Robert's sluggish advancement continued to be troublesome, however. In 1813, Leroy Anderson, the teacher of a day school both Laura and Robert attended, contrasted Laura's "capacity and readiness" for both English and Latin grammar with Robert's "laziness." Lack of application was not the end of Robert's problems in Anderson's school; soon thereafter, Mr. Anderson admitted that "it is reduced to certainty that I have not influence to control him." Robert, unable to match his older sister's superlative performance or to live up to his father's expectations, apparently directed his energies away from study and became the class clown. "You cannot conceive how singular, diverting, and unintermitted his little maneuvres are among the young people by whom we are surrounded. All this is very innocent, and frequently very entertaining," wrote Mr. Anderson placatingly, assuring William that Robert was "truly a charming child." Nonetheless, the teacher found Robert's behavior a disruption in the classroom. "You know our object is a very important and serious one," he appealed to William's reverence for education, "and it [Robert's inattention] interferes fatally with the application necessary to its attainment . . . if you do not find some means to temper and regulate his vivacity, he will occasion his teachers immense trouble."(15) Robert must have already created "immense trouble" in Anderson's school, which closed a month later, leaving Robert and Laura to their parents for instruction.(16)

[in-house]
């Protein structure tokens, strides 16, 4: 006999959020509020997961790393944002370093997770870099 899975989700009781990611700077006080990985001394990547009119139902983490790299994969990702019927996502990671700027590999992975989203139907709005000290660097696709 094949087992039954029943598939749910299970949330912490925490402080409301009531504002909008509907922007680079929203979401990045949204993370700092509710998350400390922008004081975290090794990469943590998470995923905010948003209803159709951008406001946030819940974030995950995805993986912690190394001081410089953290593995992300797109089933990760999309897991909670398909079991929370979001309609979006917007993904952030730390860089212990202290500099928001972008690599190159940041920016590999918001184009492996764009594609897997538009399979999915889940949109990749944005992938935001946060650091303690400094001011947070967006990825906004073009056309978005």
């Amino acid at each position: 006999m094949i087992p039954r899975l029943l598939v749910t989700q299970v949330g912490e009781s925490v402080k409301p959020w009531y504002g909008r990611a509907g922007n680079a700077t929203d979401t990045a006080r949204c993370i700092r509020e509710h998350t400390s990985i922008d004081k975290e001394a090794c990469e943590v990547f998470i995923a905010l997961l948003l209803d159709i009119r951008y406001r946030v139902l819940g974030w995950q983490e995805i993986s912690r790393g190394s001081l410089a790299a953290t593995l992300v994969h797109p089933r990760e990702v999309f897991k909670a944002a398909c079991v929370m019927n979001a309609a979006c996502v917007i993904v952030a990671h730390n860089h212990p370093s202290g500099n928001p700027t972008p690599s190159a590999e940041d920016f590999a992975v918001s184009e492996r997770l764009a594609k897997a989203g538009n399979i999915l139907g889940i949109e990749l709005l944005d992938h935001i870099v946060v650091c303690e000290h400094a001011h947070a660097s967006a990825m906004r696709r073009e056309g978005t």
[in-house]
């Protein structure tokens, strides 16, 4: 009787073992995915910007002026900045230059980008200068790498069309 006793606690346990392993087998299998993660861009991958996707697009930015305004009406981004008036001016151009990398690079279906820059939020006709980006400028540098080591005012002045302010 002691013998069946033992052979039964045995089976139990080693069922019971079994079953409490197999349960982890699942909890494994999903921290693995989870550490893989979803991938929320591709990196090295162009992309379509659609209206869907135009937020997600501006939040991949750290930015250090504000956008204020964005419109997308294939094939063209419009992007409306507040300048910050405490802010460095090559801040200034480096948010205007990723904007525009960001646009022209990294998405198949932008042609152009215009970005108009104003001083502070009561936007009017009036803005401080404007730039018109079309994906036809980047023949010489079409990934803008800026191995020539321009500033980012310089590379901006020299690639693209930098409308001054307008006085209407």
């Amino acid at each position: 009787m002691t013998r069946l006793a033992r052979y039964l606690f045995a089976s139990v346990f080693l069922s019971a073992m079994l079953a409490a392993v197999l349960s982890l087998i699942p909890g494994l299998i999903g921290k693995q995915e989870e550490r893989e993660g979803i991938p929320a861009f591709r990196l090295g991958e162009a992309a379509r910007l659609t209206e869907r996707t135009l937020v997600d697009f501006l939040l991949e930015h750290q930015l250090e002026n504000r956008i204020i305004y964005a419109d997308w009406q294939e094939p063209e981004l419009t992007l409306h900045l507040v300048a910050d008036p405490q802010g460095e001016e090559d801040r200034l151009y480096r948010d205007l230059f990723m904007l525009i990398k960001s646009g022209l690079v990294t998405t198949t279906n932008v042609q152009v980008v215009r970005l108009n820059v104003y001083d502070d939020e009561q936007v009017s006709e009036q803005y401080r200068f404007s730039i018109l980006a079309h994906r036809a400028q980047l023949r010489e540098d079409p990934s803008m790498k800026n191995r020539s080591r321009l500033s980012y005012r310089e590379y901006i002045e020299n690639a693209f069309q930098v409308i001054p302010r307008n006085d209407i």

Robert's antics in Anderson's school were just one aspect of an attraction to high jinks associated with what Anthony Rotundo has labeled "boy culture."(17) Like northern preteen boys of his class and race, Robert displayed an attraction to a world of outdoor roughhousing defined in contrast to the gentle but persistent restraints of the home. The Wirts were anxious to limit their son's contact with this world. During Robert's time at Anderson's school, Elizabeth, who was on a visit to her sister's home, sent instructions to William to ensure that Robert would remain under close parental supervision. "He must be mighty good, and stay at home constantly when he is not in school," she directed. In particular, Robert should "not . . . loiter in the way with idle school Boys" on the way to and from school. Competition and feats of physical strength, rather than the attempt to please one's parents, were the hallmarks of boys' social space. Elizabeth indicated her knowledge and disapproval of this aspect of boy culture when she worried that …